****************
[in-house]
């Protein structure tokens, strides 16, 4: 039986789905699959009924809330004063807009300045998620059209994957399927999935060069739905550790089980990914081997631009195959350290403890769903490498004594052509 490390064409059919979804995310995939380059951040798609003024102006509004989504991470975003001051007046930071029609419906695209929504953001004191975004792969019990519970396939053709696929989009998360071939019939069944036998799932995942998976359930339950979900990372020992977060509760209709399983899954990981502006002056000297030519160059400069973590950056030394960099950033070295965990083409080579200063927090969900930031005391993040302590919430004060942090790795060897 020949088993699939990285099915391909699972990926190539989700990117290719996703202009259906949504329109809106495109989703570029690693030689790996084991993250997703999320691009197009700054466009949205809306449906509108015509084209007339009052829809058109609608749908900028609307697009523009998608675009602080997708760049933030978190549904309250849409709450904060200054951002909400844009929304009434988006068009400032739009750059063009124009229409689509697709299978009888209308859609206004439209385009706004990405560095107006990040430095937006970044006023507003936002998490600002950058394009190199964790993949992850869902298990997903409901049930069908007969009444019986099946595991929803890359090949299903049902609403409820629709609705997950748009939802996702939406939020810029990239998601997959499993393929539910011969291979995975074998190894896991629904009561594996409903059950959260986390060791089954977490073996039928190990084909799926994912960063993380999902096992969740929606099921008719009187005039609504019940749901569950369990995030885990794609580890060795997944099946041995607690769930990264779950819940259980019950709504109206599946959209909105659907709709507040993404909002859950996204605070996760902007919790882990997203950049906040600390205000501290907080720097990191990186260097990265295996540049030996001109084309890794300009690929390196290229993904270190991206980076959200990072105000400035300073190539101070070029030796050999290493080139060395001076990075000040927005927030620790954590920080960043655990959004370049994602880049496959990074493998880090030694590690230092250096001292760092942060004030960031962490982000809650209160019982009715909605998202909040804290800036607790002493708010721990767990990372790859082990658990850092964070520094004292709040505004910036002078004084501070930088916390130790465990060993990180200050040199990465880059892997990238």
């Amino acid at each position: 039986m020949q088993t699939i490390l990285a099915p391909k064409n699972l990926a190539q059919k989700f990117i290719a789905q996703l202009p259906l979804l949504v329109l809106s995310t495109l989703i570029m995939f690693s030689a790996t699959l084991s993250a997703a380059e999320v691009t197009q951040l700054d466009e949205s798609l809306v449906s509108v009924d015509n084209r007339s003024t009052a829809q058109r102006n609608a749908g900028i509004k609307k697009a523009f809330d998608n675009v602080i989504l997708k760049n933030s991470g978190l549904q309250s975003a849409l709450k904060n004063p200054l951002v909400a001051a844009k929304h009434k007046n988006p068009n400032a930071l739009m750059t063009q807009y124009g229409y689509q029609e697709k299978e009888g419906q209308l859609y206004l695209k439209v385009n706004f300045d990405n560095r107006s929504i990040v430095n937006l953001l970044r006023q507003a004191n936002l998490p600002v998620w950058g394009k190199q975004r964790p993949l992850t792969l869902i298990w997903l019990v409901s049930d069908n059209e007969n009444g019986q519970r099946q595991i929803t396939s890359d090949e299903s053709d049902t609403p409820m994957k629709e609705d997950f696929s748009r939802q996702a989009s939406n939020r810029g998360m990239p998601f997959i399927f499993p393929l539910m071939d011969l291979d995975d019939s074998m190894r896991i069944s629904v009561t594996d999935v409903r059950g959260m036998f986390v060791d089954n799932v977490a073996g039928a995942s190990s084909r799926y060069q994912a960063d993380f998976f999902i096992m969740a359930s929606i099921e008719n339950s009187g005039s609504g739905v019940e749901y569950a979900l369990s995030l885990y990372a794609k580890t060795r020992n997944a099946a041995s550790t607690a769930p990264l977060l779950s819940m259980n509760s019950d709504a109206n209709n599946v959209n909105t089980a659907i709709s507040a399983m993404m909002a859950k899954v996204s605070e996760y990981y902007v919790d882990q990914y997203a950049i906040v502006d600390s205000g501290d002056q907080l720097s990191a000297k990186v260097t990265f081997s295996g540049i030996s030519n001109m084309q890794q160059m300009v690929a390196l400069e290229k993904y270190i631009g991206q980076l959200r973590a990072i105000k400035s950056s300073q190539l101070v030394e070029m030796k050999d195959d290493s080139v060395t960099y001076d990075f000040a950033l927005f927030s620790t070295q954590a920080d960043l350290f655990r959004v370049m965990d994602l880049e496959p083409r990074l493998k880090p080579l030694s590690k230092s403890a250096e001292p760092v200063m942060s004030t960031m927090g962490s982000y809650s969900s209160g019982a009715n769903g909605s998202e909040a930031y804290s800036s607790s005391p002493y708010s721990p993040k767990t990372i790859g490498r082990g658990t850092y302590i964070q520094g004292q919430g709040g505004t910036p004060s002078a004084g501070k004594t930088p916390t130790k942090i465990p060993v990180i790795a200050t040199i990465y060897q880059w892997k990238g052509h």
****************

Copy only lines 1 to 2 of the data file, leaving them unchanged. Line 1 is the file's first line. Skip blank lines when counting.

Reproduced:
[in-house]
């Protein structure tokens, strides 16, 4: 039986789905699959009924809330004063807009300045998620059209994957399927999935060069739905550790089980990914081997631009195959350290403890769903490498004594052509 490390064409059919979804995310995939380059951040798609003024102006509004989504991470975003001051007046930071029609419906695209929504953001004191975004792969019990519970396939053709696929989009998360071939019939069944036998799932995942998976359930339950979900990372020992977060509760209709399983899954990981502006002056000297030519160059400069973590950056030394960099950033070295965990083409080579200063927090969900930031005391993040302590919430004060942090790795060897 020949088993699939990285099915391909699972990926190539989700990117290719996703202009259906949504329109809106495109989703570029690693030689790996084991993250997703999320691009197009700054466009949205809306449906509108015509084209007339009052829809058109609608749908900028609307697009523009998608675009602080997708760049933030978190549904309250849409709450904060200054951002909400844009929304009434988006068009400032739009750059063009124009229409689509697709299978009888209308859609206004439209385009706004990405560095107006990040430095937006970044006023507003936002998490600002950058394009190199964790993949992850869902298990997903409901049930069908007969009444019986099946595991929803890359090949299903049902609403409820629709609705997950748009939802996702939406939020810029990239998601997959499993393929539910011969291979995975074998190894896991629904009561594996409903059950959260986390060791089954977490073996039928190990084909799926994912960063993380999902096992969740929606099921008719009187005039609504019940749901569950369990995030885990794609580890060795997944099946041995607690769930990264779950819940259980019950709504109206599946959209909105659907709709507040993404909002859950996204605070996760902007919790882990997203950049906040600390205000501290907080720097990191990186260097990265295996540049030996001109084309890794300009690929390196290229993904270190991206980076959200990072105000400035300073190539101070070029030796050999290493080139060395001076990075000040927005927030620790954590920080960043655990959004370049994602880049496959990074493998880090030694590690230092250096001292760092942060004030960031962490982000809650209160019982009715909605998202909040804290800036607790002493708010721990767990990372790859082990658990850092964070520094004292709040505004910036002078004084501070930088916390130790465990060993990180200050040199990465880059892997990238």